Barkat’s proposal for alternative housing obviously cannot be implemented, and it conceals another land mine – planning regulations stipulate that new construction cannot begin before demolishing the old house. No answer is forthcoming to the question – where will the family live over the years that elapse from the day their old house is demolished until the day the new one is ready?
In such conditions, no family would take the risk of evacuating its home – 43 years of occupation have taught them not to rely on the Israeli government’s promises.
Indeed, the planning of the Bustan relies on the “stick and carrot” principle – destroying and rebuilding. And we know that ultimately the Palestinian residents will receive the stick but not any carrots.
THIS WEEK Barkat launched his 2013 election campaign. He knows that Jerusalem’s haredi residents will vote for a haredi candidate, and assumes that secular residents will vote for him. What’s left are the National Religious residents whose votes are decisive in any election. The Bustan project is a down payment to this crucial sector.
At the same time, the Bustan project provides the mayor with an excuse for obtaining political quiet for the upcoming period. He’s been trying for a year to promote a bill that would add two new deputy mayors to the city – one for Shas and one for the Ashkenazi haredim. Now Meretz has objected to the approval of the Bustan plan, its members have left the coalition following the mayor’s revocation of their authority, and the position of deputy mayor it previously held will be handed over to a Shas representative. It’s easy to understand the pressure on the mayor, because the municipality is subject to the Interior Ministry, and the Interior Ministry is in the hands of Shas.
There’s one unknown in the equation: How much involvement did Binyamin
Netanyahu have in the Barkat-led move? Was he aware of the timing? The
assumption is that it’s hard to imagine the mayor leading such a move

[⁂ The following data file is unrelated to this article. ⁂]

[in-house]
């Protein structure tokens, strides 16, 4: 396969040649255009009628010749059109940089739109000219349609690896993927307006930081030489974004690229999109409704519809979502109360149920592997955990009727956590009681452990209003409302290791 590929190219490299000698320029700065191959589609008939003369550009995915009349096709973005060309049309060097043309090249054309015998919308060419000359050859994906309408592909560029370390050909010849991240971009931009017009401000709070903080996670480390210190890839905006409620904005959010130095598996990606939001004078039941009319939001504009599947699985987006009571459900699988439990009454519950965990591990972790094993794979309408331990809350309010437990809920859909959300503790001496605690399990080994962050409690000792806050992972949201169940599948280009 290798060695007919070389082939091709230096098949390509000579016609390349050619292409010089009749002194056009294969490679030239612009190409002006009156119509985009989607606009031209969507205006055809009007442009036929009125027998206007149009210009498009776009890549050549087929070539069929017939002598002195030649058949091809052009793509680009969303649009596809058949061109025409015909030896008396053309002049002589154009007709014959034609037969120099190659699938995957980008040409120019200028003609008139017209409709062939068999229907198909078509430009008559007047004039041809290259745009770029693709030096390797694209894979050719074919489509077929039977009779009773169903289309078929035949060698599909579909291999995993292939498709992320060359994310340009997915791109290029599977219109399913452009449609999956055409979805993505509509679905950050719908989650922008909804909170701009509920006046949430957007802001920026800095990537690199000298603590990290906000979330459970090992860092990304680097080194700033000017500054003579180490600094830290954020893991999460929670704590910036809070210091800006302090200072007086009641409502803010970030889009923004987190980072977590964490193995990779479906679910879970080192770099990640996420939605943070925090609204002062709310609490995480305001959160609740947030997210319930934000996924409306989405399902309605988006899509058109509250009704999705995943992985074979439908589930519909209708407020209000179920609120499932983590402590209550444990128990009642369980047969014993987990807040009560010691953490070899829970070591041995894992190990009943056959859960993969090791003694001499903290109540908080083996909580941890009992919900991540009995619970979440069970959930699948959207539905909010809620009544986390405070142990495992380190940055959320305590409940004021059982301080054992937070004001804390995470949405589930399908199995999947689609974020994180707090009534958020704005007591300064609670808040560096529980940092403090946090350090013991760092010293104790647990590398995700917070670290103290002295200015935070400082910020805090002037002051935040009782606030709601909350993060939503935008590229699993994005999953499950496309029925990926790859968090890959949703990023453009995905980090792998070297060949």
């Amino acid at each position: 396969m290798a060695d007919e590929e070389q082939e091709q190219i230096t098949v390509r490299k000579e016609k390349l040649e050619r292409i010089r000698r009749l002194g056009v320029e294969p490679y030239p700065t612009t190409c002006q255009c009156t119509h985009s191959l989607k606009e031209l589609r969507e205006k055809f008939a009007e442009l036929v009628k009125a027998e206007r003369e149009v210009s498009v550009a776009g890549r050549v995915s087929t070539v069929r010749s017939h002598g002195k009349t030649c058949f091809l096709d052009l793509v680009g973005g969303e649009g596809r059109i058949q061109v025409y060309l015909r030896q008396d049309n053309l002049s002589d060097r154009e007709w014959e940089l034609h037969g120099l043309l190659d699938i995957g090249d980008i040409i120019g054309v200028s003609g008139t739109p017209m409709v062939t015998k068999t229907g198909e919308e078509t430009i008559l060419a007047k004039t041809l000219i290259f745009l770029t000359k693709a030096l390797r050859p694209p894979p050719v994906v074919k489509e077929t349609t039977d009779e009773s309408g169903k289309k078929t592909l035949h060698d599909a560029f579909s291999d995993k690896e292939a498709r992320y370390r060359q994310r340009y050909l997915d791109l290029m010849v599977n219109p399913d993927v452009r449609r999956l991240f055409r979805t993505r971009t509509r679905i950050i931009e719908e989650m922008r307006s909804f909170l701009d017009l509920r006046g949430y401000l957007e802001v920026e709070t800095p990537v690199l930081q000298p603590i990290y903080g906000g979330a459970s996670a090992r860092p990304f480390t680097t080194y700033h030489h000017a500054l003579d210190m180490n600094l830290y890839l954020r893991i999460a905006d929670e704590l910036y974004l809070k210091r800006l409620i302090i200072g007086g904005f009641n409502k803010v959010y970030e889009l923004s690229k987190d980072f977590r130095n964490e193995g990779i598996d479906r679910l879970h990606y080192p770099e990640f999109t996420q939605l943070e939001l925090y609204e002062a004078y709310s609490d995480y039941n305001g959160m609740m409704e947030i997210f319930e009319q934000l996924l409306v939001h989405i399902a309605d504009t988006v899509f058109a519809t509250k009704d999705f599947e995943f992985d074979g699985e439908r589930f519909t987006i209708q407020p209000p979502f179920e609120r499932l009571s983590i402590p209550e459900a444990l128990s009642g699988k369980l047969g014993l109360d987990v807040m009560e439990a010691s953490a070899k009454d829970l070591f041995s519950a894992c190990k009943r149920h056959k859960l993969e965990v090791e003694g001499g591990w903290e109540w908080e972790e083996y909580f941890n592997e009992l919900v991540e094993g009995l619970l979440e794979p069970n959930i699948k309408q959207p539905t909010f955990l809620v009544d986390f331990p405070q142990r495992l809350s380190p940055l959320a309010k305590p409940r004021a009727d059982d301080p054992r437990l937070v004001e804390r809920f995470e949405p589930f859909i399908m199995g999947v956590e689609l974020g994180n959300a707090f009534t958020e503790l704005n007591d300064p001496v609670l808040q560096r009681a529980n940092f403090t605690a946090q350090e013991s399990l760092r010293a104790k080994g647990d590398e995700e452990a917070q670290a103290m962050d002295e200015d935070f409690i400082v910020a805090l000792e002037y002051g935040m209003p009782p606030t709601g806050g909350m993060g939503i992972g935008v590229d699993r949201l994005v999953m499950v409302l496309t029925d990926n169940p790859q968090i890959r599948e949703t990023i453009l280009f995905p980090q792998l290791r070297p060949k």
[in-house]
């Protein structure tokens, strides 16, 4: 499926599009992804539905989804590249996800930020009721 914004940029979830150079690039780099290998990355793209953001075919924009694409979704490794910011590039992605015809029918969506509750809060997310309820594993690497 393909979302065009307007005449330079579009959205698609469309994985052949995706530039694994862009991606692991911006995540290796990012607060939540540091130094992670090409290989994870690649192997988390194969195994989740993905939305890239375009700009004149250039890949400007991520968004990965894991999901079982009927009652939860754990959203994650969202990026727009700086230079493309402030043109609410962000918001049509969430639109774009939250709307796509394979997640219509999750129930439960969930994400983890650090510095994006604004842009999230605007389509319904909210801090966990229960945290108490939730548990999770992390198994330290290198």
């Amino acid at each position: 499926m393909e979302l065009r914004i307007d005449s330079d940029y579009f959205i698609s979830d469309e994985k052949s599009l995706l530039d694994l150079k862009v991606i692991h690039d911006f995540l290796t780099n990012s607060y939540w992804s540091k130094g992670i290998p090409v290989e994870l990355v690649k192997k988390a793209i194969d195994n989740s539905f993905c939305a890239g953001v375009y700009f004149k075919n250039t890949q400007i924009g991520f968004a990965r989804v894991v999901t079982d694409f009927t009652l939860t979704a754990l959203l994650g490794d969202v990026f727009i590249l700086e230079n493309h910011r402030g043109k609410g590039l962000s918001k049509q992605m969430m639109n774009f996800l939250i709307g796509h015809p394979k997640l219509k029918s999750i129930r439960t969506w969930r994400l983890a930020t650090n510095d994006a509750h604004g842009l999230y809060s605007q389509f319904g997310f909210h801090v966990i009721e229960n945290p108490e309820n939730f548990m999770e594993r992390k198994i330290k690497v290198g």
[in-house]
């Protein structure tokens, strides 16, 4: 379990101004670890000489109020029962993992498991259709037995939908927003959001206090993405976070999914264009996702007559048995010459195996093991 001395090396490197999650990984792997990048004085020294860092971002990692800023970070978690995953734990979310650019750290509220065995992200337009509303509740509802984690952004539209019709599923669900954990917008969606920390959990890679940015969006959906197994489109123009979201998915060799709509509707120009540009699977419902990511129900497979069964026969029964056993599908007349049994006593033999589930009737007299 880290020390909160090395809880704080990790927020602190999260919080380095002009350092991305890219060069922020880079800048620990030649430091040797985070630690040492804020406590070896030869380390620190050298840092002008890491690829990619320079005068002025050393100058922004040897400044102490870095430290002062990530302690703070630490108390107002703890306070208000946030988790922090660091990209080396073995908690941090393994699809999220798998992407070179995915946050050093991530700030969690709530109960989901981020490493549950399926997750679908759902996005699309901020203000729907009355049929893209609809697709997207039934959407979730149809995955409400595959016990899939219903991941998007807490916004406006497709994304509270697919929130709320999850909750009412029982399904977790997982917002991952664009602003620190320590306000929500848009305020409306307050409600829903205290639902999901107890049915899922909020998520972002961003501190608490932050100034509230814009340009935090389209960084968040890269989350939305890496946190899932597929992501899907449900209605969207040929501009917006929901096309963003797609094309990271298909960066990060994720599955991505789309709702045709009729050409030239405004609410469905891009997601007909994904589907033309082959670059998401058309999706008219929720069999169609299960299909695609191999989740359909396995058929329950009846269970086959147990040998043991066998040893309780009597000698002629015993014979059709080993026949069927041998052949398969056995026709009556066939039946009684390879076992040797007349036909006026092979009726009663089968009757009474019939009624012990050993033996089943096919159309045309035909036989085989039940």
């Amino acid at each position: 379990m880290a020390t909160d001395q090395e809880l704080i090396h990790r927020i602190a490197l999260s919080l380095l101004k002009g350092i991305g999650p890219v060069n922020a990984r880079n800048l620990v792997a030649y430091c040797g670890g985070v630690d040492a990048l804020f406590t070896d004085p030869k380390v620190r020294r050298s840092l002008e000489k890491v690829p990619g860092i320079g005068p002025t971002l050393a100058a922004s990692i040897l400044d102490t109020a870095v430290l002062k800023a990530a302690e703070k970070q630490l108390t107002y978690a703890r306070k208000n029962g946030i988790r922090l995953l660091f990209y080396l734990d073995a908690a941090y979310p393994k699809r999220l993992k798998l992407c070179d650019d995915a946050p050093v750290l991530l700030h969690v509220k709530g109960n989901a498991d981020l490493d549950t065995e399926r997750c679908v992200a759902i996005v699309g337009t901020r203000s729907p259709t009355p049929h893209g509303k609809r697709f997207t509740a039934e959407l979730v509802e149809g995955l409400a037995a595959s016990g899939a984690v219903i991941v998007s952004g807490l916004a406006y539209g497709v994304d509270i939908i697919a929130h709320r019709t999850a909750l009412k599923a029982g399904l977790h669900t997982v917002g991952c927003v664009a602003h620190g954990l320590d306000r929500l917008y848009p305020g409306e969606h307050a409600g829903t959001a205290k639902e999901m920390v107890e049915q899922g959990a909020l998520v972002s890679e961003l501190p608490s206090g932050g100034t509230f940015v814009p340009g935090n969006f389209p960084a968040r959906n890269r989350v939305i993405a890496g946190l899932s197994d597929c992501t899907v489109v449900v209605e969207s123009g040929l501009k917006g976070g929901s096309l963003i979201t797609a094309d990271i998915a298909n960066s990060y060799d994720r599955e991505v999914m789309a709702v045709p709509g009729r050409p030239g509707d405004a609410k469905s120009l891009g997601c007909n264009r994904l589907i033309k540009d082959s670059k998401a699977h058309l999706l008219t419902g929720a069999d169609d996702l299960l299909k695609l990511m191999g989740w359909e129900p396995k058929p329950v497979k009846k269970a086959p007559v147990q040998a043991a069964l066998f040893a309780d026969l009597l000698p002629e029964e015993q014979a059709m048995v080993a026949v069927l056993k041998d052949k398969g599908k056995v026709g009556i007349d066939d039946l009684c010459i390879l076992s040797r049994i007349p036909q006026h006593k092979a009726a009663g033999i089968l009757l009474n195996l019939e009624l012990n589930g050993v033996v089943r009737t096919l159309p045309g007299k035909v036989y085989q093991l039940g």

without informing and fully involving the prime minister. Sources close
to the mayor hinted to us that it’s a well-planned move by the two,
aimed at sending up a trial balloon ahead of Netanyahu’s forthcoming
trip to Washington, to check the Americans’ resolve.
This trial balloon is the continuation of one sent up two weeks ago
when Barkat went ahead and destroyed three buildings in east Jerusalem
despite the US request to freeze all house demolitions. The buildings
were carefully chosen, so it could be claimed that they were not homes
but “only” warehouses. Regrettably, there was no American reaction.
Encouraged by the industrial quiet, Netanyahu moved to stage two –
testing the threshold of US patience. This entailed asking Barkat to
submit the Bustan plan for approval by the Local Planning and
Construction Committee, even though the file is still not ready for
submission, and without any real need, since substantial work is still
required before submitting it to the District Committee.
If this assumption is correct, Israel’s leaders are far more amateur
than they seem, and the fate of the region is in the hands of people
lacking any political wisdom. Perhaps the American administration knows
who it’s dealing with, but time isn’t playing into our hands. If it
does not send an unequivocal message to the government, the situation
could get out of control.The writer is a field coordinator for the Israeli Committee
Against House Demolitions (ICAHD) and was a member of the Jerusalem
City Council for Meretz.